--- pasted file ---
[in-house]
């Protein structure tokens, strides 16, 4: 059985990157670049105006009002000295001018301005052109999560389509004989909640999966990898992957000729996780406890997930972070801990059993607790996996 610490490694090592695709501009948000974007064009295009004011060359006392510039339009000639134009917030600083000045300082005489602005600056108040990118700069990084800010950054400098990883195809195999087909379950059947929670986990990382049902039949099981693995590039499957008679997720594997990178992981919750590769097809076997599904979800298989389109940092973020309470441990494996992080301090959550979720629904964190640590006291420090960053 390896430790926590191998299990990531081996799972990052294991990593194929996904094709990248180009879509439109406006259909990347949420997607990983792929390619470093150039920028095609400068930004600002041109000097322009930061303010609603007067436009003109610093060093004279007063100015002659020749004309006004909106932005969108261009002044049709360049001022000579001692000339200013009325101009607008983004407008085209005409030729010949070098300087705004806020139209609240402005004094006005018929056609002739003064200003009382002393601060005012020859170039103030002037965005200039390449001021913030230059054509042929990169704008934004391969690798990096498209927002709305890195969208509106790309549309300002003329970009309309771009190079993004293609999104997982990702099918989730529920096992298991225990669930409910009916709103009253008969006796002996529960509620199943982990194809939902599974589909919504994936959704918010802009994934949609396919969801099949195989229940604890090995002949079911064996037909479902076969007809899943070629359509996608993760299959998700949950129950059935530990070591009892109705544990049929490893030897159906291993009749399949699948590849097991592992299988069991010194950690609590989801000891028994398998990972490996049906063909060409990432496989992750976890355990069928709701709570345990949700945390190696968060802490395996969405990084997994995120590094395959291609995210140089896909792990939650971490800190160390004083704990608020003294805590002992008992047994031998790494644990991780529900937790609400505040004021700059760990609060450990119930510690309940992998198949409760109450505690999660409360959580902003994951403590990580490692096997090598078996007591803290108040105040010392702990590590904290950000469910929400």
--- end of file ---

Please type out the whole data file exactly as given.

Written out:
[in-house]
């Protein structure tokens, strides 16, 4: 059985990157670049105006009002000295001018301005052109999560389509004989909640999966990898992957000729996780406890997930972070801990059993607790996996 610490490694090592695709501009948000974007064009295009004011060359006392510039339009000639134009917030600083000045300082005489602005600056108040990118700069990084800010950054400098990883195809195999087909379950059947929670986990990382049902039949099981693995590039499957008679997720594997990178992981919750590769097809076997599904979800298989389109940092973020309470441990494996992080301090959550979720629904964190640590006291420090960053 390896430790926590191998299990990531081996799972990052294991990593194929996904094709990248180009879509439109406006259909990347949420997607990983792929390619470093150039920028095609400068930004600002041109000097322009930061303010609603007067436009003109610093060093004279007063100015002659020749004309006004909106932005969108261009002044049709360049001022000579001692000339200013009325101009607008983004407008085209005409030729010949070098300087705004806020139209609240402005004094006005018929056609002739003064200003009382002393601060005012020859170039103030002037965005200039390449001021913030230059054509042929990169704008934004391969690798990096498209927002709305890195969208509106790309549309300002003329970009309309771009190079993004293609999104997982990702099918989730529920096992298991225990669930409910009916709103009253008969006796002996529960509620199943982990194809939902599974589909919504994936959704918010802009994934949609396919969801099949195989229940604890090995002949079911064996037909479902076969007809899943070629359509996608993760299959998700949950129950059935530990070591009892109705544990049929490893030897159906291993009749399949699948590849097991592992299988069991010194950690609590989801000891028994398998990972490996049906063909060409990432496989992750976890355990069928709701709570345990949700945390190696968060802490395996969405990084997994995120590094395959291609995210140089896909792990939650971490800190160390004083704990608020003294805590002992008992047994031998790494644990991780529900937790609400505040004021700059760990609060450990119930510690309940992998198949409760109450505690999660409360959580902003994951403590990580490692096997090598078996007591803290108040105040010392702990590590904290950000469910929400």